Between 1960s and early 1970s a flourishing music scene based in Phnom Penh was led by singers like Sinn Sisamouth, Ros Serey Sothea, and Pen Ran. The scene was further influenced by Western rock and roll and soul music before all perished during the Khmer Rouge genocide.

Below a trailer and its soundtrack album for a documentary called “Don’t Think I’ve Forgotten: Cambodia’s Lost Rock and Roll” which give a good overview what this is all about.

Don’t Think I’ve Forgotten official website

Here’s my personal favourites and way forward to find yours.


Mercurial Frame playlists & mixtapes


More about the artists

Ros Serey Sothea – រស់ សេរីសុទ្ធា

In Phnom Penh, she adopted the alias Ros Serey Sothea and became a singer for the National Radio service, first performing duets with Im Song Seurm. Her first hit, “Stung Khieu (Blue River)” appeared in 1967 and she quickly became popular across Cambodia, particularly for her high and clear voice. Eventually she became a regular partner with Sinn Sisamouth, the era’s leading singer, resulting in many popular duet recordings. She also collaborated with other prominent singers of the era like Pen RanHuoy Meas, and Sos Mat, while maintaining an active solo career as well.
Sothea’s early recordings were largely traditional Cambodian ballads. She would eventually adopt a more contemporary style incorporating French and American influences, adding western pop/rock instrumentation, as was common in Cambodian music starting in the late 1960s. Eventually Sothea and her contemporaries were strongly influenced by American radio that had been transmitted to U.S. troops in nearby South Vietnam, inspiring experimentation with American/British rock and soul sounds. Sothea combined her high and clear voice with backing provided by young rock musicians, characterized by prominent electric guitars, drums, and Farfisa organs. This resulted in a sound that is often described as psychedelic or garage rock, and Sothea became the leading female singer in the thriving Cambodian rock scene. Sothea was also one of many singers in that scene to create new versions of popular western rock songs with Khmer lyrics, such as “Cry Loving Me” (based on “Proud Mary” by Creedence Clearwater Revival) and “Wolly Polly” (based on “Wooly Bully” by Sam the Sham).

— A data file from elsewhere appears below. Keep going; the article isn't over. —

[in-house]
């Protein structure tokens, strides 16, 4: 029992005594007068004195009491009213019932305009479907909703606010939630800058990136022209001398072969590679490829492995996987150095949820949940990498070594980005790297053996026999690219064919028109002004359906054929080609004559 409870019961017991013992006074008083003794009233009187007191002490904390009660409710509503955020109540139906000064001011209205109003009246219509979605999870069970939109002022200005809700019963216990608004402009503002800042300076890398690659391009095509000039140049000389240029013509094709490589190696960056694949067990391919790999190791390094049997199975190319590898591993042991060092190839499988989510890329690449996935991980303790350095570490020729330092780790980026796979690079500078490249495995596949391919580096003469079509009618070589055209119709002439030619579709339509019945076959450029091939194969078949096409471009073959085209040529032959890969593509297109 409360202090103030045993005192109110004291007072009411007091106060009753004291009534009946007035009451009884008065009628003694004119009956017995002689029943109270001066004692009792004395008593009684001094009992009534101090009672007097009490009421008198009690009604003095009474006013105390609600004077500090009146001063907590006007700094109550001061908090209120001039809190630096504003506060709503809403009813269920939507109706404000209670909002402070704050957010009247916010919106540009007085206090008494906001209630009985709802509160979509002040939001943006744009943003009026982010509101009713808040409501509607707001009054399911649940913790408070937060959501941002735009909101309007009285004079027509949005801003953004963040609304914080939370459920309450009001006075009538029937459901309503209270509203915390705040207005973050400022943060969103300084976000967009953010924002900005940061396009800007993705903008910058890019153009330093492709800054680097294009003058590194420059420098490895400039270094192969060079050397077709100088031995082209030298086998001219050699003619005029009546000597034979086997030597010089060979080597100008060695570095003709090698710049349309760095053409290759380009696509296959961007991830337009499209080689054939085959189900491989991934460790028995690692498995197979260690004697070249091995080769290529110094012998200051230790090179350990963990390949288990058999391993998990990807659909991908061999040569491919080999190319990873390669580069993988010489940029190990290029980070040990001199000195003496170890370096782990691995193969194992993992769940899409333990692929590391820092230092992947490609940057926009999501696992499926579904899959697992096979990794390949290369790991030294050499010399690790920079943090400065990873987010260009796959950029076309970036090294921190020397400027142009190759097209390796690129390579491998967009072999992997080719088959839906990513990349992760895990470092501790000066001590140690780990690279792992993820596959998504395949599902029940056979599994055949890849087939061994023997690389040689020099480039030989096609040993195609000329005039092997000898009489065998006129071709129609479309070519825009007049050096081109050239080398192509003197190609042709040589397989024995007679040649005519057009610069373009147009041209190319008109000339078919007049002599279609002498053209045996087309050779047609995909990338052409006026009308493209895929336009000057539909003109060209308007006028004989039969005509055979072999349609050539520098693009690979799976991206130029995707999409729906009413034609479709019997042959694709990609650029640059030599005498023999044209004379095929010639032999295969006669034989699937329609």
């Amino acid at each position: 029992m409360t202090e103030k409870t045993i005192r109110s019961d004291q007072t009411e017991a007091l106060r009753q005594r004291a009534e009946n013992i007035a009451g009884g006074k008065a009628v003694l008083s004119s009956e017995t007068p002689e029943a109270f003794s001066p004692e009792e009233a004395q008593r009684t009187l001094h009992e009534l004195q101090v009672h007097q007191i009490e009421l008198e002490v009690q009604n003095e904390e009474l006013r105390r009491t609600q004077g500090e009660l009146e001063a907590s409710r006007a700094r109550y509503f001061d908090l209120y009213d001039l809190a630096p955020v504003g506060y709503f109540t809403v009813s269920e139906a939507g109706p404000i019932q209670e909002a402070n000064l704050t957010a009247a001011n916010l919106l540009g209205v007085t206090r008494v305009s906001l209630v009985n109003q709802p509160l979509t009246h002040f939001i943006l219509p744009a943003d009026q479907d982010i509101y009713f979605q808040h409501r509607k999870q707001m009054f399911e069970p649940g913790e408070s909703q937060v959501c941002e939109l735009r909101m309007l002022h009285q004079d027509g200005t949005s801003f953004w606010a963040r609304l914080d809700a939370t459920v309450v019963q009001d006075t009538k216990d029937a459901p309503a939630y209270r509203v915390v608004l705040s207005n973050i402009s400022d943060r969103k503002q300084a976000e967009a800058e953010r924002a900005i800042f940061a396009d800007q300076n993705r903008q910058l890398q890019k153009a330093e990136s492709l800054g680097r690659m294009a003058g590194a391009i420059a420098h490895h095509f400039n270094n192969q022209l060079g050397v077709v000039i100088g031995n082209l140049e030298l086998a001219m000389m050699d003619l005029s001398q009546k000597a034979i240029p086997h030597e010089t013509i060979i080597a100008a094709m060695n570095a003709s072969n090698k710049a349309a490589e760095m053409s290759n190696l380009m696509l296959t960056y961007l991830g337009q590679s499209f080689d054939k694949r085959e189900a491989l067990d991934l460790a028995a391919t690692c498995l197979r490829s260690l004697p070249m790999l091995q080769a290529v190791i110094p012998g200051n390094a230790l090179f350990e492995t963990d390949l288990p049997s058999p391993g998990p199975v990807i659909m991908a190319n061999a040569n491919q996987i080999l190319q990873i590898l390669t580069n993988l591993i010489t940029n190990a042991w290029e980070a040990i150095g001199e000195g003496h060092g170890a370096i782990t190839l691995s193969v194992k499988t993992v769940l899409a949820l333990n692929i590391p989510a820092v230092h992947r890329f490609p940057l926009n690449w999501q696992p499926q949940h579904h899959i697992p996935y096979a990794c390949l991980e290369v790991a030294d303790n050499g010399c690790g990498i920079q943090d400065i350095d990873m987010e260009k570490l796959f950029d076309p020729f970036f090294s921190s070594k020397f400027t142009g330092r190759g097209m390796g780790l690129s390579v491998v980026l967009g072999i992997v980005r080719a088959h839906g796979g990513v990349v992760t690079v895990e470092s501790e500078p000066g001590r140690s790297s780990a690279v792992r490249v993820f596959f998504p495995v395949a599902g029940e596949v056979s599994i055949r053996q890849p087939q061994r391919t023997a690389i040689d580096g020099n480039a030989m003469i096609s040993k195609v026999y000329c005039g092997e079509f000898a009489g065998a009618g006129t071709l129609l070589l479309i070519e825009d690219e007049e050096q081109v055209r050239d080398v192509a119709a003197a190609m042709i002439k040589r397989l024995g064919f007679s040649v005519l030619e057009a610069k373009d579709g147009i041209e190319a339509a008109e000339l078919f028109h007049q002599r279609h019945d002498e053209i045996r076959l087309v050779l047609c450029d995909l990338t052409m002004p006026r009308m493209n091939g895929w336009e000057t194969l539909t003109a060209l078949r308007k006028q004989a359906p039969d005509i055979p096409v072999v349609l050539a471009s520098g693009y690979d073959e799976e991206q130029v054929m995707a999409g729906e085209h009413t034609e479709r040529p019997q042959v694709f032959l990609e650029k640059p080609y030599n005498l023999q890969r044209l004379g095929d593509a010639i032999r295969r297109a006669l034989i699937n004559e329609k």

Romantic ballads would remain her most endearing work amongst the more conservative populace. She was often sought out by film directors to perform songs in their movies. Sothea’s collaboration with the Cambodian film industry is invaluable in identifying over 250 films lost during the Khmer Rouge regime. Sothea never sang under any one record label and made a modest living as a musician. She was recognized as a national treasure and was honored by Head of State Norodom Sihanouk with the royal title of Preah Reich Theany Somlang Meas, the “Queen with the Golden Voice” (sometimes translated as “Golden Voice of the Royal Capital”). During the Cambodian Civil War in the early 1970s, Sothea became involved in the Khmer Republic military and recorded patriotic songs supporting the Republic’s stance against the Khmer Rouge insurgents. Her career would continue until the Khmer Rouge captured Phnom Penh in April 1975.[

Wikipedia
Spotify artist link for all full albums

Sinn Sisamouth – សុីន សុីសាមុត

While performing with the Cambodian national radio station, Sisamouth became a protege of Queen Sisowath Kossamak, mother of Head of State Norodom Sihanouk. The Queen invited Sisamouth to join the Vong Phleng Preah Reach Troap (the classical ensemble of the Royal Treasury) with which he performed at royal receptions and state functions. He also achieved hit songs on national radio around this time, first writing and performing songs based on traditional Khmer music. In the mid-1950s, the romantic ballad “Violon Sneha”, composed by violinist Hass Salan, catapulted Sisamouth into stardom across Cambodia.
Sisamouth became known for his crooning voice, which has been likened to that of Nat King Cole, while his stage presence has been compared to that of Frank Sinatra. By the late 1950s, Sisamouth had established himself as the leading figure in an expanding Cambodian pop music sceneNorodom Sihanouk, a musician himself, encouraged the development of popular music in Cambodia. Initially, pop records from France and Latin America were imported into the country and became popular, inspiring a flourishing music scene based in Phnom Penh. The music produced by Sisamouth and his contemporaries had become popular throughout the country; in 1965, Sisamouth’s song “Champa Batdambang” was the first content played on Khmer Republic Television. By the late 1960s and early 1970s, the Cambodian music scene was further influenced by Western rock and roll and soul music via U.S. armed forces radio that had been broadcast into nearby South Vietnam. This resulted in a unique sound in which Western pop and rock were combined with Khmer vocal techniques. Sisamouth was a leader of these trends, moving from traditional Khmer music and romantic ballads to Latin jazzcha cha cha, agogo, and eventually psychedelic rock in which he employed younger rock musicians.